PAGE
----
How does the quality of life in Australia compare with other countries around the world? The short answer is ‘very well’.
Australia is a member country of the Organisation for Economic Cooperation and Development (OCED). This organisation promotes policies to improve the economic and social well-being of people around the world. The OCED publishes a Better Life Index which compares the quality of life of its member countries. The Better Life Index looks at areas that directly affect people’s daily lives such as healthcare, schooling, social security, how much leisure time people have, and the amount of taxes people pay.
Australia ranks among the top countries in most areas of the Better Life Index.
Some of the quality of life areas in which we excel or are above the average of other OCED countries are:
- Income - household net adjusted disposable income per capita is higher than the OCED average
- Jobs - over 72% of people aged 15 to 64 have a paid job well above the OECD employment average of 65%
- Working hours - people in Australia work 1,728 hours a year, less than most people in the OECD who work 1,765 hours
- Life expectancy - from birth the Australian life expectancy is almost 82 years of age which is two years higher than in other OCED countries
- Air quality - the level of atmospheric PM10 - tiny air pollutant particles small enough to enter and cause damage to the lungs - is 13.1 micrograms per cubic meter, substantially lower than the OECD average of 20.1 micrograms per cubic meter
- Water quality - 93% of people say they are satisfied with the quality of their water, higher than the OECD average response of 84%
- Community - 93% of Australians believe that they know someone they could rely on in a time of need, higher than the OECD average of 89%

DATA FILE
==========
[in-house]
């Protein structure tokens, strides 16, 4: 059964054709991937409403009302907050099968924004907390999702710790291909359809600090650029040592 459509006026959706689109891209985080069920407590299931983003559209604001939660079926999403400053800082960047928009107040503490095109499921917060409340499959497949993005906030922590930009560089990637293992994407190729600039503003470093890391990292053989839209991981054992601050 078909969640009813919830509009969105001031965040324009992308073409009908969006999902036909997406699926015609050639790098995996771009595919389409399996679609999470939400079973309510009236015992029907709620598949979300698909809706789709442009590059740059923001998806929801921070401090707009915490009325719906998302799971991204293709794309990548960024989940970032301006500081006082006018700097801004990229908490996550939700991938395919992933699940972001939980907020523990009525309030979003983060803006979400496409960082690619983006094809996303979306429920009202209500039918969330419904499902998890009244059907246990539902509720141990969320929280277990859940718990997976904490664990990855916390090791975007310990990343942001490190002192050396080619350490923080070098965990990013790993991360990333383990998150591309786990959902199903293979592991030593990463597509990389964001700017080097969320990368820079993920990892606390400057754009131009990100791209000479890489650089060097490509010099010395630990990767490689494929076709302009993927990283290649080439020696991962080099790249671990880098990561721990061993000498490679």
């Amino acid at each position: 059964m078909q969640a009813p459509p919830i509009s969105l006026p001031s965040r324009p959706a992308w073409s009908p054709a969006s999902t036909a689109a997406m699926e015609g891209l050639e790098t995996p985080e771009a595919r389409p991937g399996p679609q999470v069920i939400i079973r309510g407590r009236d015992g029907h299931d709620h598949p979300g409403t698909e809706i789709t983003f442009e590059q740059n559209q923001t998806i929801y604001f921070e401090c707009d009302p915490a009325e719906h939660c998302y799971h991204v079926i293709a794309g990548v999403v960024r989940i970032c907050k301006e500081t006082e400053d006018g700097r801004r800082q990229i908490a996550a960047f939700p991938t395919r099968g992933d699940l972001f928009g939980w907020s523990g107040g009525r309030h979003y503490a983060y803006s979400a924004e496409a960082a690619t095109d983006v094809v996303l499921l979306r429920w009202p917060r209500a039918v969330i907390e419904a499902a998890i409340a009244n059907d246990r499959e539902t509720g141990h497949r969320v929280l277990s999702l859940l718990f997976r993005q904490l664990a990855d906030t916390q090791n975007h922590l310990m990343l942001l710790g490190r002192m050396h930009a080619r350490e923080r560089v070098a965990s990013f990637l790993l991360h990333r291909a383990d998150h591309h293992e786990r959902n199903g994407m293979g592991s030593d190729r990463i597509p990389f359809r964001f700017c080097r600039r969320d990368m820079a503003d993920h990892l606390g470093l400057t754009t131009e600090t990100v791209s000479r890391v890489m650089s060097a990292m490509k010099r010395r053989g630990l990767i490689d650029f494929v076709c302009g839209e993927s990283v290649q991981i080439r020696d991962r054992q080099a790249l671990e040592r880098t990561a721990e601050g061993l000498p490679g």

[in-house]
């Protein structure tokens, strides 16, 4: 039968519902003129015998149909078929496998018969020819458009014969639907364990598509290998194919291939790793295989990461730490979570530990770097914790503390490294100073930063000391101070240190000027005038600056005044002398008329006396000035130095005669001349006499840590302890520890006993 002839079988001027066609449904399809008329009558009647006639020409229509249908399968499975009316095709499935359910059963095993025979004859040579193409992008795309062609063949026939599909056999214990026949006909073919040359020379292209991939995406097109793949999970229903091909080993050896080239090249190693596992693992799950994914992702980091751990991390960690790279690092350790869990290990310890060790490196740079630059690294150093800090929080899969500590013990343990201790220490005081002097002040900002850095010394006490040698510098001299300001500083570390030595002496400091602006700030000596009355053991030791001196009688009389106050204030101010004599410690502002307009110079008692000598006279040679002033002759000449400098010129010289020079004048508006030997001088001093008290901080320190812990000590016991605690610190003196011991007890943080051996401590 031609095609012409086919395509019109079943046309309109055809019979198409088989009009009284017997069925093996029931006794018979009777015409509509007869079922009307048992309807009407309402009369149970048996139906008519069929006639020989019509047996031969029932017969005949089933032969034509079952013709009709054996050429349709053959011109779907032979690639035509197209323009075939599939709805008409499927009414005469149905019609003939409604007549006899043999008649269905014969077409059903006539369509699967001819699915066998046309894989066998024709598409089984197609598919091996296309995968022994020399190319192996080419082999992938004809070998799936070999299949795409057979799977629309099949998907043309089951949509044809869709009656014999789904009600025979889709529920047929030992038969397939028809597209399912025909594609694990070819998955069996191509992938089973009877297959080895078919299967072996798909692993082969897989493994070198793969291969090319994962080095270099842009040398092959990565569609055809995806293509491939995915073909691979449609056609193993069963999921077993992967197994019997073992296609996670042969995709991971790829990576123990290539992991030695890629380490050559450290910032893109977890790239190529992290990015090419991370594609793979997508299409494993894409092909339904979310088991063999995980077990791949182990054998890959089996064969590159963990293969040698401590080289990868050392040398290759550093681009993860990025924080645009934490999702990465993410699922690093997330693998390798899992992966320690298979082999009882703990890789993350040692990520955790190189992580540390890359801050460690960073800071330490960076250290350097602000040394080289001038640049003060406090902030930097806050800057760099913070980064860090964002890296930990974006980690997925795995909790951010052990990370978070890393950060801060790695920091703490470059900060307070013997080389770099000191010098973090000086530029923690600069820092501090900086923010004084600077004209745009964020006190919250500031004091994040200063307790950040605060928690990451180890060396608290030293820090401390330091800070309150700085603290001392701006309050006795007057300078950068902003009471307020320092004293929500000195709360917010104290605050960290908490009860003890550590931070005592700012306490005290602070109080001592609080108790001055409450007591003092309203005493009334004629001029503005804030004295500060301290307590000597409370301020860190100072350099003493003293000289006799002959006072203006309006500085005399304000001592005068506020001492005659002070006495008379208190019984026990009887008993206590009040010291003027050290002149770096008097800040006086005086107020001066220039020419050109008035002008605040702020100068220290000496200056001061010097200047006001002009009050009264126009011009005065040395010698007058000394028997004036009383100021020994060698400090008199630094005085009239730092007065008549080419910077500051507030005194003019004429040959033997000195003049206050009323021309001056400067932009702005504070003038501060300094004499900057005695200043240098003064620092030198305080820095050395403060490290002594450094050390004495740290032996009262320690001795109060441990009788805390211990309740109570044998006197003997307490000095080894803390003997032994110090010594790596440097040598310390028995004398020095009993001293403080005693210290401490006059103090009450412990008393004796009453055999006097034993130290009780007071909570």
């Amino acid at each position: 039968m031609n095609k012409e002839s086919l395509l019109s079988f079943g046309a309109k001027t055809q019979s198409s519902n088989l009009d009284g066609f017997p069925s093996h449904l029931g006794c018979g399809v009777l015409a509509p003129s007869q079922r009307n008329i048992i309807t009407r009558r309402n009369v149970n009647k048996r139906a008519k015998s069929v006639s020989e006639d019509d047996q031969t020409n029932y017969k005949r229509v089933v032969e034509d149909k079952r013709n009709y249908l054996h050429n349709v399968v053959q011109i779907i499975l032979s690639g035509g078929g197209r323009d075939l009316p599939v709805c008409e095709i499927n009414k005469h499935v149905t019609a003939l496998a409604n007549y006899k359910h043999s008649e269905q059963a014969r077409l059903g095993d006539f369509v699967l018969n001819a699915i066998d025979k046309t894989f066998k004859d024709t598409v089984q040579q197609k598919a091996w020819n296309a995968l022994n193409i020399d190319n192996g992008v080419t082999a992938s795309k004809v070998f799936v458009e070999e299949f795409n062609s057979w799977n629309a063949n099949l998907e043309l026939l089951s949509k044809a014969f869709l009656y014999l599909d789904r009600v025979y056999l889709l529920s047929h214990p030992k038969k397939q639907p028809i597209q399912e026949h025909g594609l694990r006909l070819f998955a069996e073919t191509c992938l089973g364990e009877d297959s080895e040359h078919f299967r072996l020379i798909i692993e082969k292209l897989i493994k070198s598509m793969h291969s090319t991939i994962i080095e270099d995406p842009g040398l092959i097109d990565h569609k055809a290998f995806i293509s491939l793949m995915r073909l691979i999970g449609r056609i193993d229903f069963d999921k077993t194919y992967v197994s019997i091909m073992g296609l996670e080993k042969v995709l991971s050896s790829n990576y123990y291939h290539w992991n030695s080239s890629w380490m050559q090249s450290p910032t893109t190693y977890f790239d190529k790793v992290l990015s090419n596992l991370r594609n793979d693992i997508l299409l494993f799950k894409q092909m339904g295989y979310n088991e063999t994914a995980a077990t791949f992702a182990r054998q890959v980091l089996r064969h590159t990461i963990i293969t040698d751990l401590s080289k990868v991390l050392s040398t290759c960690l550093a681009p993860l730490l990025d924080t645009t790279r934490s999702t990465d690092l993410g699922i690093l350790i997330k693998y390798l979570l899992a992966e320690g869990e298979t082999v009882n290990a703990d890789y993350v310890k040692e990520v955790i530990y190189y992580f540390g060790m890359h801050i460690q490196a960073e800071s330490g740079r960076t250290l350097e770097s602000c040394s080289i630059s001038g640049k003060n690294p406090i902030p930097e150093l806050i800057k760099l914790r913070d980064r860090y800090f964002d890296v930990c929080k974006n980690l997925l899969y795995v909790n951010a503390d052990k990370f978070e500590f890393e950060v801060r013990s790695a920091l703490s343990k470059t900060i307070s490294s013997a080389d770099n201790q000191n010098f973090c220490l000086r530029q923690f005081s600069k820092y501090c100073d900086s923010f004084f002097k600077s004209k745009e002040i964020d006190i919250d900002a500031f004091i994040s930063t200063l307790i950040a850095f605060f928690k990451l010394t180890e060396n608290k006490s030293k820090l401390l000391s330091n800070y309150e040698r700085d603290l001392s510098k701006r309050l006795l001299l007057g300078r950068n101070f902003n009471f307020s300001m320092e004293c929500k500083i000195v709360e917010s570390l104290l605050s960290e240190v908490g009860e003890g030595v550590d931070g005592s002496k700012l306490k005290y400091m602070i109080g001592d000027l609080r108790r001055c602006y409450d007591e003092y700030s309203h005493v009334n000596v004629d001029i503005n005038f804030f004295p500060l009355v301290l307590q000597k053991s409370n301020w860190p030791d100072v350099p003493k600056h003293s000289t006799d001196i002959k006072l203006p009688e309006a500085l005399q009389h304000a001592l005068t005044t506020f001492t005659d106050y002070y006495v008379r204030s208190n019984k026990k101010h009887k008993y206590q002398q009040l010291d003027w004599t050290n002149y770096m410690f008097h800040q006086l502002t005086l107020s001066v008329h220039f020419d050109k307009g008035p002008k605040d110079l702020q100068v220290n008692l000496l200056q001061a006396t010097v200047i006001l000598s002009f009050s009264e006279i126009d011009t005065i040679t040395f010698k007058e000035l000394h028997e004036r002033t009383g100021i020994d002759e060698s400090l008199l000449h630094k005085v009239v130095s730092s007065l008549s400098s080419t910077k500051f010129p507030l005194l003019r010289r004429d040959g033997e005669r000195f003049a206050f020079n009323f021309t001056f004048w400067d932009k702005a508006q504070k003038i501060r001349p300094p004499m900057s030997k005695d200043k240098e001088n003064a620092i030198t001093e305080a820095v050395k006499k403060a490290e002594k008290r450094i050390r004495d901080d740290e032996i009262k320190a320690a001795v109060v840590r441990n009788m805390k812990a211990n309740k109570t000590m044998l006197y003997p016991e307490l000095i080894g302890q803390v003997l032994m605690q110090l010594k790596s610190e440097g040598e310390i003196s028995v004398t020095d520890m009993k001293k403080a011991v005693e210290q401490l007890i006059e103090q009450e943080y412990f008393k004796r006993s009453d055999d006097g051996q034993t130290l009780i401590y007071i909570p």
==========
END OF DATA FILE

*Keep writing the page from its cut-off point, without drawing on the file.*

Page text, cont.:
- Life Satisfaction - 83% of Australians say they have more positive than negative experiences in an average day, more than the OECD average of 76%
With such a high standard of quality of life it is no wonder that migration to Australia is increasing. On 26 January 2014 at Australia Day ceremonies around the country 18,000 migrants to Australia became Australian citizens. More than a quarter of the country’s population are born elsewhere. The latest figures from the Australian Bureau Statistics (ABS) show people born in the United Kingdom continue to be the largest group of Australian residents born overseas followed by New Zealand, China and India.
Australia is an attractive destination for migrants due to its affluence, quality of life and excellent job opportunities.
This article covers interesting statistics from the OCED Better Life Index on the quality of life in Australia. Please use it as a guide only.
OCED Better Life Index
Australia's foreign-born population on the rise as record number of people become Australian citizens, ABC News, 28 January 2014